5.. You may wonder where the numbers “hito”, “futa”, “mutsu”, etc come from; they are quite different than “ichi”, “ni” or “san”. The former are from Old Japanese; the latter come from Chinese. The Japanese number system is a fusion of the two.

December 4, 2017

https://www.duolingo.com/profile/Laura_P98

Let me see if I understood. Counter "wa" is exclusively for birds and rabbits? And for all the other animals are "hiki" and "to"? Why are this... random exceptions? It's very confusing.

December 6, 2017

https://www.duolingo.com/profile/testmoogle

I pronounce the "o" in "oblique" and "Robert" more or less completely identically... ^^;

December 4, 2017

https://www.duolingo.com/profile/Michael.Lubetsky

Really? Perhaps a better example would be, “o” as in “Oh, fudge!” :-)

December 4, 2017

https://www.duolingo.com/profile/testmoogle

You mean pronounce ここ the same as "cocoa" ?

December 4, 2017

https://www.duolingo.com/profile/Michael.Lubetsky

Yeah, that’s the right “o” sound. I think that ここ would be a said a little bit faster than “cocoa” since the vowels are both short.

December 4, 2017

https://www.duolingo.com/profile/Robert_Martens

Japanese say Ko-Ko-A when they say cococa. Just wanted to add that

May 17, 2019

https://www.duolingo.com/profile/Robert_Martens

The hitotsu futatsu problem is very real. I have become so insecure that I always show one or two fingers when I say those words, having been mistaken so many times.

May 17, 2019

https://www.duolingo.com/profile/Reisan-kun

Japanese is difficult.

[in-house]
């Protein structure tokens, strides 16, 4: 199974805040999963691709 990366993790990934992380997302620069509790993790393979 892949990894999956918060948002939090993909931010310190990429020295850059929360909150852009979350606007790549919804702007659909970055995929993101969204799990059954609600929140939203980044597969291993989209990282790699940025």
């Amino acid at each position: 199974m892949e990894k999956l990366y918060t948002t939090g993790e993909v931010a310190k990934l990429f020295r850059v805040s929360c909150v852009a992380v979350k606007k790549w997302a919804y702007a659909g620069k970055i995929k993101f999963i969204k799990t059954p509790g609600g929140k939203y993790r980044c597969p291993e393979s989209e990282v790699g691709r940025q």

December 14, 2017

https://www.duolingo.com/profile/Verona557032

Amen!

December 15, 2017

https://www.duolingo.com/profile/thisisanamehaha

the difference between hiragana and katakana is really annoying

December 22, 2017

https://www.duolingo.com/profile/Fenanda.A03

i like the expresion of the hours.thanks for this.

December 3, 2017

https://www.duolingo.com/profile/LeonardoN.M

Very good.

December 3, 2017

https://www.duolingo.com/profile/Zen_53

sure you got enough languages there?

December 8, 2017

https://www.duolingo.com/profile/Flerberderp

I can't even name half of those languages

December 11, 2017

https://www.duolingo.com/profile/jamie.nelson

give this guy a lingot XD

December 20, 2017

https://www.duolingo.com/profile/bearty_cute

thanks

December 5, 2017

https://www.duolingo.com/profile/Flerberderp

What is your first language?

December 11, 2017

https://www.duolingo.com/profile/SusanSulli10

For counting things (#1, 6, 8, 10) こ - ko and ぽん - pon are added which make the end of the number change to small っ(tus).

っ(tus). should be tsu

December 11, 2017

https://www.duolingo.com/profile/HelpfulDuo

Thank you!

December 12, 2017

https://www.duolingo.com/profile/Samara845156

Thank you!

December 12, 2017

https://www.duolingo.com/profile/Hiprainbow10

this is cool

December 13, 2017

https://www.duolingo.com/profile/Lethonix_Bancaco

ha, senventy.

May 29, 2018

https://www.duolingo.com/profile/ZaHrA_Chan

it's very helpful! thnx!

December 6, 2017

https://www.duolingo.com/profile/Sophia22507

hi

December 15, 2017

https://www.duolingo.com/profile/hafsa1515

hi

December 20, 2017

https://www.duolingo.com/profile/juldat

interesante

December 22, 2017

https://www.duolingo.com/profile/steve817862

Thanks, now I've got that song stuck in my head: 一本でもニンジン,二!二束でもサンダル、さん!。。。(When I was little in Japan, this was a song they sang on an educational show, like Sesame Street to teach us how to count.)

Every language has some area where they over-complicate things. In Japanese, it's counting, which is so ironic, because one thinks of numbers and math as the epitome of straightforward logic.

You have to learn both the native system (ひとつ、ふたつ、みっつ、。。。)and the Chinese system because they are not exclusive of one another. For example, when counting people, you say ひとり、ふたり,さんにん、よにん、ごにん、。。。

February 10, 2018

https://www.duolingo.com/profile/Arachnje

Could you please add 分(ふん、ぷん) to the table? Thank you

February 12, 2018

https://www.duolingo.com/profile/Robert_Martens

How to say 7:07 pm Good Luck.

May 17, 2019